The 301 miles of distribution pipeline provide an average daily demand of 255 gallons per person with a peak day factor 473.4 gallons per person. Current policy calls for a residential main pipeline to repair 20 breaks or leaks before the line is replaced and five repairs in a medical or commercial water main.

The Godfrey said, “Leaks are the best barometer. Some of these pipes, even though they are 60 to 70 years old, are still in great shape.”

Ogden’s budget for 2006 is just over $109 million. With estimated costs for overhauling the sewer and water systems approaching $300 million, critics of the mayor question his push for the use of taxpayer funds for the proposed recreation center at the downtown mall site.

“The money comes from separate sources. It is not a choice between infrastructure and economic development. The High Adventure Recreation Center will broaden the tax base. It is an investment in the future that will create jobs for the future. By law the funds for the recreation center cannot be used for the city infrastructure,” Godfrey said.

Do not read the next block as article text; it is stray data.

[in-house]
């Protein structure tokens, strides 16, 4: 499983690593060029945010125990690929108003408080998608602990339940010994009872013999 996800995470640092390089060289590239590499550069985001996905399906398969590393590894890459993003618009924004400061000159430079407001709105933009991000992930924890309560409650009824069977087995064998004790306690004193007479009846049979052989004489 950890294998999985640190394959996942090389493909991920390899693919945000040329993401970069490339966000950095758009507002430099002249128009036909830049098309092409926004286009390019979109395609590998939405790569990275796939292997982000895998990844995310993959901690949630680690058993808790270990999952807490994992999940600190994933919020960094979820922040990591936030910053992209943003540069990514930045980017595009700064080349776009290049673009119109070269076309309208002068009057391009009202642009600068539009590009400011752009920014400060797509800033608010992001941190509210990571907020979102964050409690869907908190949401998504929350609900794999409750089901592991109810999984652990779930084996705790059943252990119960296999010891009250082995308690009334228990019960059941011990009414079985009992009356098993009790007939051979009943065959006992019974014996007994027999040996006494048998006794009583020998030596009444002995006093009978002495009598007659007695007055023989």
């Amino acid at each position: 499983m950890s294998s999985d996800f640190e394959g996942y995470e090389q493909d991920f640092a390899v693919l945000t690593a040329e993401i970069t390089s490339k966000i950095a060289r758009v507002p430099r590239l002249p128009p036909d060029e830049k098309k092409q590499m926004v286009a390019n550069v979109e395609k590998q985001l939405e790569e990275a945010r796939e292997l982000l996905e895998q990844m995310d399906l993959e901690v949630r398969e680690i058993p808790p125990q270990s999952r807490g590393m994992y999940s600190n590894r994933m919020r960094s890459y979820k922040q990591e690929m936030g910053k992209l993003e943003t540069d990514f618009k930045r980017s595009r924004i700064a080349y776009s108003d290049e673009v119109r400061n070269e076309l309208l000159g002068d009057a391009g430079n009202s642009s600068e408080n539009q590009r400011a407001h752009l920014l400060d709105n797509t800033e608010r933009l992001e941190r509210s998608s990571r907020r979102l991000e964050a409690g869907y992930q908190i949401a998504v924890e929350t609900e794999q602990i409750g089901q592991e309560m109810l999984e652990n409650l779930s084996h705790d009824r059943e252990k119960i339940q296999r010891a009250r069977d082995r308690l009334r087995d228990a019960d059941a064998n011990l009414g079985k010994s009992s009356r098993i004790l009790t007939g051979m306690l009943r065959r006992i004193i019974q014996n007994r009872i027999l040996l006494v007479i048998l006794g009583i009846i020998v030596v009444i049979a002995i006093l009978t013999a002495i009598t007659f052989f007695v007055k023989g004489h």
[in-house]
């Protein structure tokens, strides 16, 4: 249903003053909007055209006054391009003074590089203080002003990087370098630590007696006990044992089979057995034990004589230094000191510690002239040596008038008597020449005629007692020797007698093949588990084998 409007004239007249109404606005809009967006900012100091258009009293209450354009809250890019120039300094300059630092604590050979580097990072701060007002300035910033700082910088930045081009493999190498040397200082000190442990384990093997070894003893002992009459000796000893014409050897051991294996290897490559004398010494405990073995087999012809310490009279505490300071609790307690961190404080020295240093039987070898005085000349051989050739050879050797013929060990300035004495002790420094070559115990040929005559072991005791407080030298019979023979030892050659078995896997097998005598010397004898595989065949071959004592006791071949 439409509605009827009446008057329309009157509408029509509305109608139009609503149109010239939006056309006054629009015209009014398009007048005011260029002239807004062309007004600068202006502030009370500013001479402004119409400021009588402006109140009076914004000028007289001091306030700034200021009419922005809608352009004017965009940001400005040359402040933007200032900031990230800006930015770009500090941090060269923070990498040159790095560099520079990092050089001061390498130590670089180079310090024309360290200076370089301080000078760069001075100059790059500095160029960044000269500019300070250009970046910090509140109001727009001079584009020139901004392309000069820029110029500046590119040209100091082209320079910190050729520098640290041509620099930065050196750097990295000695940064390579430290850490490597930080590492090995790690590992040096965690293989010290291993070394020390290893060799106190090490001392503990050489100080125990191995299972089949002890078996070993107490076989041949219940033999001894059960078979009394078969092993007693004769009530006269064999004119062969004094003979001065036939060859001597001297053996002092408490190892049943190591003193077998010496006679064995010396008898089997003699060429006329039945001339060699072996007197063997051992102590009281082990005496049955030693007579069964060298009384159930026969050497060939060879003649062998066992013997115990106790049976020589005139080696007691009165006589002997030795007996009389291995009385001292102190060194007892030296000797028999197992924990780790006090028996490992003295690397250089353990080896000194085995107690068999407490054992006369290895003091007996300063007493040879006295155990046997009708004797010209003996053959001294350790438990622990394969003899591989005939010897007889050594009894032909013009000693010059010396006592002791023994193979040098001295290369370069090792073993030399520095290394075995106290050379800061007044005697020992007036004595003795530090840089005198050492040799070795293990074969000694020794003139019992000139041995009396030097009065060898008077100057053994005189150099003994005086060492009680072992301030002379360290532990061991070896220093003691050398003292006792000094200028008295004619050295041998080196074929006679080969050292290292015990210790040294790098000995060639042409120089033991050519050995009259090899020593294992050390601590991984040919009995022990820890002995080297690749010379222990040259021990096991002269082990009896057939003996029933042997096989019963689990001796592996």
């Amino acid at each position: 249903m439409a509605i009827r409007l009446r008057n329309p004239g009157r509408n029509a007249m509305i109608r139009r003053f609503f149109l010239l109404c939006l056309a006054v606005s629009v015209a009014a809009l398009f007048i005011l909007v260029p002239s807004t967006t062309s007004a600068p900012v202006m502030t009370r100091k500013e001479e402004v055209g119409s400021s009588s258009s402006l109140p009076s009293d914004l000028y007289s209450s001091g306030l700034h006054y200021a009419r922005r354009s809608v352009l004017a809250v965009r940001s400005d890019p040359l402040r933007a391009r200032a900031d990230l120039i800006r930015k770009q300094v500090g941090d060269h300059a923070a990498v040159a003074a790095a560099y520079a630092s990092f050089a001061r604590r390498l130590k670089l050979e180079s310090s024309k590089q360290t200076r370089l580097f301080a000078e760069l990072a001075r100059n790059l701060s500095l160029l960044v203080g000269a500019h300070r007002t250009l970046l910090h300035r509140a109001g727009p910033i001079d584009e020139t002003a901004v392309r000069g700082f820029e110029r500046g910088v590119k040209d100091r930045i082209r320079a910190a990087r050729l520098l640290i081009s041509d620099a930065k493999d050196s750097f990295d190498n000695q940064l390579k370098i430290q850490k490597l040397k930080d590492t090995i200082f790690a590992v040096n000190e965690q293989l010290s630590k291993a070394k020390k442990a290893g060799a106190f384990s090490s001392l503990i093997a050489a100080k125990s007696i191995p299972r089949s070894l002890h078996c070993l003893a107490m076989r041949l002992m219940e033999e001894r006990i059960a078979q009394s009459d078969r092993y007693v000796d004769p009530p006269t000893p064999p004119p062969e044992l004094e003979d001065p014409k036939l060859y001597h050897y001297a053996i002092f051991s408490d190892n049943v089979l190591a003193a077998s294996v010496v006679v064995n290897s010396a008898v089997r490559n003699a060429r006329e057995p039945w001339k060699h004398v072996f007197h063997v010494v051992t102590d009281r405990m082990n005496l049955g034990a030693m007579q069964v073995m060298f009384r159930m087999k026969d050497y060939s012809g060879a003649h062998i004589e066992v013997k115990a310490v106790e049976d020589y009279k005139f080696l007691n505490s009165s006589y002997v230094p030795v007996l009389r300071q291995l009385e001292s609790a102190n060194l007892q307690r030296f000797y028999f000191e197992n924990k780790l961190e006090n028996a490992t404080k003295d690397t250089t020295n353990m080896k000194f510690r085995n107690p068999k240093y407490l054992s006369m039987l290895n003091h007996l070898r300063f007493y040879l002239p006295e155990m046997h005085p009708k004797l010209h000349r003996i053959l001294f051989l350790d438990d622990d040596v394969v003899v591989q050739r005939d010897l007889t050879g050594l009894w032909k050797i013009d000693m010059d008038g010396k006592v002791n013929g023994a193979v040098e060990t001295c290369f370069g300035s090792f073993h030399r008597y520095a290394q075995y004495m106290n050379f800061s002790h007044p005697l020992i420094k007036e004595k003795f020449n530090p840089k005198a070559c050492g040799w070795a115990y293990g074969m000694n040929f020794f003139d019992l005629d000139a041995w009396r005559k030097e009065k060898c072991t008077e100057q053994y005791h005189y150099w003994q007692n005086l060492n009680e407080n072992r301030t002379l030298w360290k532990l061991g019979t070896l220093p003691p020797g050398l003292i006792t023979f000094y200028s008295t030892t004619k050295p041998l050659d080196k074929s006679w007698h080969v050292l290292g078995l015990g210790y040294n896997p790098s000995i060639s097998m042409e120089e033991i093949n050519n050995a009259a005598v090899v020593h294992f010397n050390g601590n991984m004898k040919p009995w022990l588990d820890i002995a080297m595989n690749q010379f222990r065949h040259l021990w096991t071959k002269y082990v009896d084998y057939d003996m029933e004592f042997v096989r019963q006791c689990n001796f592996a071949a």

Sentinel News asked Godfrey if he felt voters sent him a message this election by replacing council members who favored his project with three who specifically objected to the development. He called that idea media hype created by a reporter for a Salt Lake newspaper.

He said his opponents “don’t understand the long process of information gathering and decision making that took place. They came in at the end without all the facts. Show me a critic that’s created anything.”

Godfrey said Larry Miller is ready to build movie theaters and the Boyer Company restaurants if the city does its part with the Treehouse Museum and High Adventure Recreation Center. The museum is under construction.

According to Godfrey, the only sure way to fail is to not do the project.

“Private business is not getting a dime from us. The buildings will be city owned. A recent survey showed 28 percent of the movie-goers at the Layton Mall were from Weber County. We need to keep the daters here. This will be a regional draw,” Godfrey said.